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The middle layer of your eye is called the uvea. It provides most of the blood to your retina. Your retina sits at the back of your eye. It senses light and sends images to your brain.
In uveitis, the uvea swells and is irritated.
There are 3 main types of uveitis:
Anterior uveitis—the inflammation is in the front part of your eye. It is also called iritis because it affects the iris which is the colored part of your eye. This type of uveitis affects normally healthy people. It is most common in people who are young or middle-aged. Iritis is usually mild.
Posterior uveitis is at the uvea’s back part. It is also called choroiditis because it involves the choroid. This is a layer of blood vessels and connective tissue. Posterior uveitis is usually found in people with an infection that affects the whole body or people with an autoimmune disease.
Pars planitis affects the narrow space between your iris and the choiroid. It occurs most often in young men. It may be linked to Crohn’s disease or multiple sclerosis. This inflammation affects the narrow area between the colored part of the eye (iris) and the choroid.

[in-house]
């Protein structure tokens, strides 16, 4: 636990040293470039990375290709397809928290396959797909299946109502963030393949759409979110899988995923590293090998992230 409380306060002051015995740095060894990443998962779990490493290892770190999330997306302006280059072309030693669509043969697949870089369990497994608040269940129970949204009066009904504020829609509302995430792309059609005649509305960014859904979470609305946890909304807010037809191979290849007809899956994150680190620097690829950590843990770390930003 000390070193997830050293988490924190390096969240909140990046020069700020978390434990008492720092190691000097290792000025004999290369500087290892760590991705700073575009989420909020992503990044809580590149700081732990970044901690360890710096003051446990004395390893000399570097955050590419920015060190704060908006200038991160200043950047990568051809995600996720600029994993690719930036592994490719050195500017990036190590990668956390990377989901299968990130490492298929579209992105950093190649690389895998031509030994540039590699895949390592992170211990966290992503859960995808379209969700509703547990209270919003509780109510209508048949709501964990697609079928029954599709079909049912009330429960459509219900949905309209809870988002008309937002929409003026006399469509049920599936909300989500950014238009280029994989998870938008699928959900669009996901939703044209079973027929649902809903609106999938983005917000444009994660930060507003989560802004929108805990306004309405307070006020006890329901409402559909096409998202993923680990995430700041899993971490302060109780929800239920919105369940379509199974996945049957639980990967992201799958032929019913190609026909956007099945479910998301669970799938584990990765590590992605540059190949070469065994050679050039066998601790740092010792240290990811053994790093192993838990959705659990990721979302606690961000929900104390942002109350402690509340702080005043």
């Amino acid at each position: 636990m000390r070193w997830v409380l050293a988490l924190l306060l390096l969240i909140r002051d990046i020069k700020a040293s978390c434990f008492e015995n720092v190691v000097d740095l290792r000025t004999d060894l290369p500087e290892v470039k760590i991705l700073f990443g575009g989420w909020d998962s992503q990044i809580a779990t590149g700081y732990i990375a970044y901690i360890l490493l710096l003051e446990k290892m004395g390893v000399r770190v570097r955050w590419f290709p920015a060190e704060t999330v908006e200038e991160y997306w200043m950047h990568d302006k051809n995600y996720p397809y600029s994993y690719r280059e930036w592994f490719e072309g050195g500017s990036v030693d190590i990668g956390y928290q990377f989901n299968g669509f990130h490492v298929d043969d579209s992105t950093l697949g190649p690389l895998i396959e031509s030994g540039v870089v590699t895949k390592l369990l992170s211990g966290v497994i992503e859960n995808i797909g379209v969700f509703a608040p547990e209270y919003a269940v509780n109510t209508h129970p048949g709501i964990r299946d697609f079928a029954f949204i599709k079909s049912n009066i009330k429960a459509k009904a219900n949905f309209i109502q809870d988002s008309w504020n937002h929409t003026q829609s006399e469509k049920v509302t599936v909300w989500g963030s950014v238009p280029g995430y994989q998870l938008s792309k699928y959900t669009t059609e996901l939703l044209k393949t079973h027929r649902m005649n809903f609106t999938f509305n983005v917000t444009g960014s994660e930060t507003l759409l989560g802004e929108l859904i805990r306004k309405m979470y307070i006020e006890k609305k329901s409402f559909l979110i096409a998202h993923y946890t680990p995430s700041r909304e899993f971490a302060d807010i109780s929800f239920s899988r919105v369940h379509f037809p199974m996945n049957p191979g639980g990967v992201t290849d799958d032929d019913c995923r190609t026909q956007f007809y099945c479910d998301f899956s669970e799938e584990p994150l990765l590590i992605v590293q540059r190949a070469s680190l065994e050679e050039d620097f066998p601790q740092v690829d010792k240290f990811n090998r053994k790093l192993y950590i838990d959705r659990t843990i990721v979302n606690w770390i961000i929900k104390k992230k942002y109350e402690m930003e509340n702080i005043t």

If you are over 25 and have pars planitis, your doctor may order an MRI of your brain and spine to check for multiple sclerosis.
Symptoms can occur in only 1 or both eyes. Symptoms typically come on rapidly. They include:
- Blurred vision
- Dark, floating spots in the vision
- Eye pain
- Redness of the eye
- Sensitivity to light
If you have a body-wide infection causing the uveitis, you will be treated with antibiotics. You may also be given corticosteroids which reduce the inflammation. You will be given steroid eyedrops. If the inflammation is severe, you may also be given a steroid injection to your eye.
Other treatments include wearing dark glasses to block out light. Sometimes eye drops that dilate your pupil can help relieve pain.